Disabled people protest abuse at Eitanim

'It's time the mentally ill became part of society, like elsewhere in the world'

February 24, 2006 13:06
1 minute read.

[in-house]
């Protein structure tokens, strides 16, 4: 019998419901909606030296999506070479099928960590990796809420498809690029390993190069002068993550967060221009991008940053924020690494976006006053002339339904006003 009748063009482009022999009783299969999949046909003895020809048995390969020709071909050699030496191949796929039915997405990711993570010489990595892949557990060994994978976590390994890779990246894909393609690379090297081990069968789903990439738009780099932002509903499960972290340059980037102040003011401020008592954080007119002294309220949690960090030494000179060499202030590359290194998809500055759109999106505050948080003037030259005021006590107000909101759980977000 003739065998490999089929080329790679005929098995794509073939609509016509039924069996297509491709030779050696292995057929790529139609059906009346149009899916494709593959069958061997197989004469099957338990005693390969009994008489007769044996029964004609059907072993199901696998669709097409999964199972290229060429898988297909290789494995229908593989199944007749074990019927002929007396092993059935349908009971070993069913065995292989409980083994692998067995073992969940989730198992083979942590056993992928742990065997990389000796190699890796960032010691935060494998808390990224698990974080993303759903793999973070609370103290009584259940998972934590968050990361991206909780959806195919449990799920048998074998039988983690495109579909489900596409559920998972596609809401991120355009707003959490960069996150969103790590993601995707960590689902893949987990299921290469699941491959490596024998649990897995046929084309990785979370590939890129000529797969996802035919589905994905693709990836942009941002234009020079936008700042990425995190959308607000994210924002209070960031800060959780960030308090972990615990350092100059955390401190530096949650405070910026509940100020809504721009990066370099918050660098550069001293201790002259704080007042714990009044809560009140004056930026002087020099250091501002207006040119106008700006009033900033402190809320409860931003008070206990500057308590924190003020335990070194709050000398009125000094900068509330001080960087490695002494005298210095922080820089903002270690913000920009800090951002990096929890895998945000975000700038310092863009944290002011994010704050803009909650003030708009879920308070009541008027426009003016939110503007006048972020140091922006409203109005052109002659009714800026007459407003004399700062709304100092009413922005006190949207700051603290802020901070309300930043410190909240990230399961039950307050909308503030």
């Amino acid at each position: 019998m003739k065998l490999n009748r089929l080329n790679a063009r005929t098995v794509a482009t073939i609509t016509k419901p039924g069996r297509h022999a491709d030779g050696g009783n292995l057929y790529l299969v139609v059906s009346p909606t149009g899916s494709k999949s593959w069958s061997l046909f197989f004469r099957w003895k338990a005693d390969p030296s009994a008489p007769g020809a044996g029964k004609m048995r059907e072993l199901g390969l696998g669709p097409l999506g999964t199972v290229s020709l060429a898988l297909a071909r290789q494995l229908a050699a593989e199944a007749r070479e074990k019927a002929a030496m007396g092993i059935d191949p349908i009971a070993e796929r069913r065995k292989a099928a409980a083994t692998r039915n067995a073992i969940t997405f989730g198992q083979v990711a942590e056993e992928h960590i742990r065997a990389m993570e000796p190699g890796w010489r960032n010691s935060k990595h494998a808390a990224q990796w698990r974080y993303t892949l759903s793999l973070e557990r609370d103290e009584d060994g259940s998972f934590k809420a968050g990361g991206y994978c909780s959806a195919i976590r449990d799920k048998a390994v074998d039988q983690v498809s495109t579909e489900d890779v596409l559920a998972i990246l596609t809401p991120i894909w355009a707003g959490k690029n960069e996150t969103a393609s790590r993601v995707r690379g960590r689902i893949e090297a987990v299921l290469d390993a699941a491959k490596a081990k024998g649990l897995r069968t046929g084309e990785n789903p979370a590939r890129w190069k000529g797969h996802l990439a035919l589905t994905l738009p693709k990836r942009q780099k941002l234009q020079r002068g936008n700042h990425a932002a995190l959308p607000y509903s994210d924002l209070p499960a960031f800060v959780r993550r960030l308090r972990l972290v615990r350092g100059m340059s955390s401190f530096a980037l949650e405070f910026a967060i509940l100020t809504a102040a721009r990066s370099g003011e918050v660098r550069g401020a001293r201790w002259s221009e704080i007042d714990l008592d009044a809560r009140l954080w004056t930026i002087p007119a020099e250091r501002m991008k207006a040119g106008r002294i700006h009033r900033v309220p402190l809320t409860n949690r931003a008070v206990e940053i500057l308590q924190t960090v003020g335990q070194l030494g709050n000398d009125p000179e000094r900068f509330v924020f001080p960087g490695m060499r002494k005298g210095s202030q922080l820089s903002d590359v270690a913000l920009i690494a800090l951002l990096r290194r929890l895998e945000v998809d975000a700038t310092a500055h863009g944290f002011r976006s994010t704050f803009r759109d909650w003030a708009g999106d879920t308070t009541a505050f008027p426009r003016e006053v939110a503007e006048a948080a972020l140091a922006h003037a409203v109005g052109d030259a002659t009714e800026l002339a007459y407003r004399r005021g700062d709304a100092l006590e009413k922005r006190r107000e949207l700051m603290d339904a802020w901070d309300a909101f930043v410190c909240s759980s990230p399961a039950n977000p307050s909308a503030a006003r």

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Dozens of disabled persons gathered on Friday outside of Eitanim psychiatric hospital near Jerusalem to protest the reported abuse of mental patients by the hospital staff. At the demonstration, spokesman for the disabled persons' organization Yoav Kreim said that cases of patient abuse were common in Israeli psychiatric institutions. He asserted that it was time that the mentally ill became part of the community, as is customary in other places in the world. Israel Radio reported that some of the demonstrators recounted personal stories of their own abuse. One woman testified of an instance when the hospital staff suffocated a man until he lost consciousness in an attempt to subdue him. She said that she was suffocated by the same male nurse. "I would commit suicide and die rather to return to this place," she concluded. Earlier in the week the State Attorney's Office submitted an indictment against 11 of Eitanim's senior staff and employees. All 11 suspects have ceased working in the positions they held during the period covered by the indictment. Some are no longer working at the hospital. According to the indictment, former hospital director Ya'acov Margolin, deputy director Moshe Abramowitz, chief nurse Na'ama Dukshitzki and chief social worker Mariel Goldberg were accused of responsibility for all of the allegedly illegal actions committed by their underlings in the indictment, even though they did not perpetrate any of them themselves. The charges against them include abuse of a minor or helpless person and failure to report such an offense, both of which are violations of the Penal Code. The other charges in the indictment include descriptions of the treatment meted out to 12 of the 20 patients in the ward, those held responsible for the treatment and the specific charges against them.

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